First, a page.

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w/e 2024-04-21

To be clear, universe, last week I wasn’t complaining about not much happening.

First, the patient is on the mend now.

Yesterday a family member was taken ill and so, after a period of “is this bad enough to cause a fuss?”, a typically laborious call was made to 111, resulting in a “clinician” calling us back, soon followed by an ambulance arriving, and its two friendly women filling a room with their machines and tubes and wipes and gloves and syringes and wrappers and printouts and tablets until the patient was ready to be wheeled out to the waiting vehicle.

I had my first ever siren-sped ambulance ride and, as the companion sitting in a fold-out seat, was able to watch Essex passing by, with its pedestrians staring, its cars edging apart for us, and its many identical edge-of-town housing developments lining the A-roads.

At the hospital we transferred from a quiet triage room to a quiet ward, as more tubes were applied and tests were done. Staff were either smiling and friendly or gruff but efficient, and my head kept repeating the grateful national mantra of “God bless the NHS”. I feel there should be an atheist version but it’ll do.

Watching the proceedings, while trying to keep out of the way, it reminded me of a film set: a surprising number of people all concentrating on their precise individual tasks in service of a single collective goal, all with their places in hierarchies that are invisible to an outsider, and all focused on the patient/talent at the centre.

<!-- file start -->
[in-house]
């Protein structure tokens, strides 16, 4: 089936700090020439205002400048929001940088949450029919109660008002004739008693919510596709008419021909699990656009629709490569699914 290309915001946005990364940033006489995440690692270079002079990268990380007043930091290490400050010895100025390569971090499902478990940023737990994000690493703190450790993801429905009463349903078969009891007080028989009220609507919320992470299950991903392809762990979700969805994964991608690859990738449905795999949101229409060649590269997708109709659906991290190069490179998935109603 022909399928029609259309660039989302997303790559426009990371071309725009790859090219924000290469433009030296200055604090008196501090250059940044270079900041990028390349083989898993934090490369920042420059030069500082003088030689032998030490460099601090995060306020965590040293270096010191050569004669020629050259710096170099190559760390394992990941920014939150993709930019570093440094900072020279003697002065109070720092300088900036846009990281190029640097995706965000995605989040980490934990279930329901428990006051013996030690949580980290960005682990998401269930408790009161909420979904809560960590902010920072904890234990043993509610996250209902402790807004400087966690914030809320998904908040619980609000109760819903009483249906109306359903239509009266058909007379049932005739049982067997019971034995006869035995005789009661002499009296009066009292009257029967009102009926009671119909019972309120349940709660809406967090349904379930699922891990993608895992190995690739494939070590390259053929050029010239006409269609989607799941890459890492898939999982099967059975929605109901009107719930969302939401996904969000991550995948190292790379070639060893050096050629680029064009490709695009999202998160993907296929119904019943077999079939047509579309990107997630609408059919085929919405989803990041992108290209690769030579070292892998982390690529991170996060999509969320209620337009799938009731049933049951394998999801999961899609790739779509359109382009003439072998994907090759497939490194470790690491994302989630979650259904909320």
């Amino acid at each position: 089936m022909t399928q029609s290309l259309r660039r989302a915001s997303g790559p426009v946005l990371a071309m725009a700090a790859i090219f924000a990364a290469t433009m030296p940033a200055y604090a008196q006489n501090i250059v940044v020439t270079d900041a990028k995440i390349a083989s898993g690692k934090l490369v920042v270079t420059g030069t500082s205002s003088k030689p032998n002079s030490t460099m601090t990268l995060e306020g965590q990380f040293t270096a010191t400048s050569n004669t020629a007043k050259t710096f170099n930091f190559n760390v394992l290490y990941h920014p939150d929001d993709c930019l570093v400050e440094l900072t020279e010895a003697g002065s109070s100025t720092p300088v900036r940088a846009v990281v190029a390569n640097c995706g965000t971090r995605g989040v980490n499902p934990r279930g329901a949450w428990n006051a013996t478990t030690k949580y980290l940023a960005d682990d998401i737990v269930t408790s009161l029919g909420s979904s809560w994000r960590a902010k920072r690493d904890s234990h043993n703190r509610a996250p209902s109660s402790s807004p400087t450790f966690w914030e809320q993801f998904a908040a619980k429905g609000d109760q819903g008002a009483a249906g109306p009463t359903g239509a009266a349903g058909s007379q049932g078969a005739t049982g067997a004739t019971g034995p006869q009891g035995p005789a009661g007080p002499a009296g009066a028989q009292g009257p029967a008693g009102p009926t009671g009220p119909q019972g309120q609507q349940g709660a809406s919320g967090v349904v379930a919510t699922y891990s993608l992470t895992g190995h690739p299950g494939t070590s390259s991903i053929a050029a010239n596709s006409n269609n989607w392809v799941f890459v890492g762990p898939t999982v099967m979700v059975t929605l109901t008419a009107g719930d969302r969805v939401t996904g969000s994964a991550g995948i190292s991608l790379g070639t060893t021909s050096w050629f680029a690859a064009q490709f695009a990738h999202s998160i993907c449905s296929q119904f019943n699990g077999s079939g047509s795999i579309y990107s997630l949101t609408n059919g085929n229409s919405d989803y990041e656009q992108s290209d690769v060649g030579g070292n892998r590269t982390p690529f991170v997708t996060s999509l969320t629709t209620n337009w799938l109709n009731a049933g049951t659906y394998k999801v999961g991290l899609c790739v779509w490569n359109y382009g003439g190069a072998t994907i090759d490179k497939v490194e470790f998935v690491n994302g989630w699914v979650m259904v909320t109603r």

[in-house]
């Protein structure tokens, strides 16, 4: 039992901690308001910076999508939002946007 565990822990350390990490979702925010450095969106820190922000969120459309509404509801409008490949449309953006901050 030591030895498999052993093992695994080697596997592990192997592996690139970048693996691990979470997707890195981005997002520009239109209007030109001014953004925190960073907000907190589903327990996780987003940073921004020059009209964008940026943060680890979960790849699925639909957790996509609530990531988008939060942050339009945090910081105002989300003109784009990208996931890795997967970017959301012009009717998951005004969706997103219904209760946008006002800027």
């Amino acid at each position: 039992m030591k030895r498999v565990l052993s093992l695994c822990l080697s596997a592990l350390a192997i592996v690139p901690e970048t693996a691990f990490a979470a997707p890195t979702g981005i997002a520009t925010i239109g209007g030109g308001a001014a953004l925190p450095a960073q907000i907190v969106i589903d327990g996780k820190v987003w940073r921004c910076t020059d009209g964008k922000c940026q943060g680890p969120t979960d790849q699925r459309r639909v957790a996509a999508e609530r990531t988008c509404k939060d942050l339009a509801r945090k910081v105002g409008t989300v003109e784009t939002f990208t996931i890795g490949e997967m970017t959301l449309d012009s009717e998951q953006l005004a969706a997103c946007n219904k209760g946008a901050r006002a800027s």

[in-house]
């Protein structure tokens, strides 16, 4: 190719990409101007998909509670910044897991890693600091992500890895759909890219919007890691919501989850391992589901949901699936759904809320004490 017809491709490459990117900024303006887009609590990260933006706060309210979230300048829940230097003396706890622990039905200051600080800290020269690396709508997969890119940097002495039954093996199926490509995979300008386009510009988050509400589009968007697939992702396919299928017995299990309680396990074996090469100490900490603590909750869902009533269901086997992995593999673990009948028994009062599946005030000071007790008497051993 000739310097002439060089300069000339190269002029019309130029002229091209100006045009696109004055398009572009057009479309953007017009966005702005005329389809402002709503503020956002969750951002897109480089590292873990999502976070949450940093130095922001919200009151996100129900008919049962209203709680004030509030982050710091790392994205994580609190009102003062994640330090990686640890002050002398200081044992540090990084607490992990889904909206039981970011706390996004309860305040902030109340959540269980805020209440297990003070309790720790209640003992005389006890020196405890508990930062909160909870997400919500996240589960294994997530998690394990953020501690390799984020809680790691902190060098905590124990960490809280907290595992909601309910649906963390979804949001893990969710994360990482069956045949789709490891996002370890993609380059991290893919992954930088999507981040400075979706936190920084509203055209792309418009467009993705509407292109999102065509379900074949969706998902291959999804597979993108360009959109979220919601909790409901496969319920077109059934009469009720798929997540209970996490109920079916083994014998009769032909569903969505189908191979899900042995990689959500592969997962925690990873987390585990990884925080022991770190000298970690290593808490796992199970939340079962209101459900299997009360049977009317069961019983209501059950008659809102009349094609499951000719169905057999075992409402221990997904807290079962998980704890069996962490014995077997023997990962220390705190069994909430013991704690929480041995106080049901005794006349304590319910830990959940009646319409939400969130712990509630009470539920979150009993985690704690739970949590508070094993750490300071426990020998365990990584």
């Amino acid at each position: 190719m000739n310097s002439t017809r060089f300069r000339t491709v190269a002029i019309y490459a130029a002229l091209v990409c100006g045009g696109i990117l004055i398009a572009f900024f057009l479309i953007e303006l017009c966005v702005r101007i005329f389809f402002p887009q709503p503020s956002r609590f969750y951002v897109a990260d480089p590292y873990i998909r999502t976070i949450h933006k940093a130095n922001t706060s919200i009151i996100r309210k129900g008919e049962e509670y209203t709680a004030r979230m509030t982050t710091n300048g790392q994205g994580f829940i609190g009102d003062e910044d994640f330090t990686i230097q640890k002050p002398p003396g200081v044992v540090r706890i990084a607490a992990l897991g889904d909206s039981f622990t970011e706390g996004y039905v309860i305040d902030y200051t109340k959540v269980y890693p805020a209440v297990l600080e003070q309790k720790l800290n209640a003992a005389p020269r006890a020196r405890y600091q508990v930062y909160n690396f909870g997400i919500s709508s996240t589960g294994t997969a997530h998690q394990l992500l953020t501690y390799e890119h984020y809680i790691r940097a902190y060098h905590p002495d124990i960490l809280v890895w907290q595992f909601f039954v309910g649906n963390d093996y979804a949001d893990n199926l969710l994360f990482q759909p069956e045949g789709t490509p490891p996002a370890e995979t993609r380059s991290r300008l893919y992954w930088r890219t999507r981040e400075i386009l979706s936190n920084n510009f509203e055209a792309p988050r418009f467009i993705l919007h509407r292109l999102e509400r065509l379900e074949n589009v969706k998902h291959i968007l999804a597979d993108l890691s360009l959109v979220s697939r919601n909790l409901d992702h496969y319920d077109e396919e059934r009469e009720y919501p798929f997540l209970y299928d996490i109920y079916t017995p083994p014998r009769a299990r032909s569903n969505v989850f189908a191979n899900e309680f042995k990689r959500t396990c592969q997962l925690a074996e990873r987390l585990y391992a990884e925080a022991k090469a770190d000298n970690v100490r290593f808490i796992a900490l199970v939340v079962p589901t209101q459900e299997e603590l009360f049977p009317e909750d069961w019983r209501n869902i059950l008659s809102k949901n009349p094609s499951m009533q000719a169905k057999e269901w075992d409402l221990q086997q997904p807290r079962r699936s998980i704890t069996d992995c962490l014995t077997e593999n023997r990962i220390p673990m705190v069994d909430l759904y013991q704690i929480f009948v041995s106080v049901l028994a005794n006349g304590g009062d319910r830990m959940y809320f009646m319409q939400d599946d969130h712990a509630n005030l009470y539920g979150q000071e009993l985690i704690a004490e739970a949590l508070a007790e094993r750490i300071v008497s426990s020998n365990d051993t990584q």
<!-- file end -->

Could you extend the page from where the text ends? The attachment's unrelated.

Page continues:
The metaphor fell apart when a new, very troubled and loudly difficult patient arrived, and I could only marvel at the patience, determination and resilience required by the staff.

Even at the best of times I felt humbled by every single person there “just doing their jobs”. Jobs that are the most essential of all, and that made me feel embarrassed of my easy B Ark career, one that feels not only largely irrelevant but that also avoids too much human contact, the very opposite of these people constantly dealing with others in the most intimate ways possible.

A few hours after arriving, the two women from the ambulance reappeared, smiling, just to see how the patient was doing. I nearly cried then and now.

Anyway. While the cause and cure are not yet fully determined, the tests and drips and medications have improved things enormously and we hope normality will soon be resumed.

§ The previous five days of the week now seem a long time ago.

We had a happy day trip to visit a relative during which we met a man with a huge muscular dog, muzzled as per the law, who he of course assured us was friendly and soft. If you wanted a friendly and soft dog I don’t know why you’d get one that can pull you along and looks like it could tear you in half with little effort.

I also had a brief, and damp, couple of hours in London, during which I met R & A for lunch, a nice little dose of city.

§ We watched the second and last season of the blandly-named Secret City which was mostly better than the first season. It felt tenser and better paced. But then by the final two episodes I’d kind of lost interest in it all, so.

And we watched Past Lives which was just as calmly wrenching the second time around.

§ May all of our weeks be uneventful.

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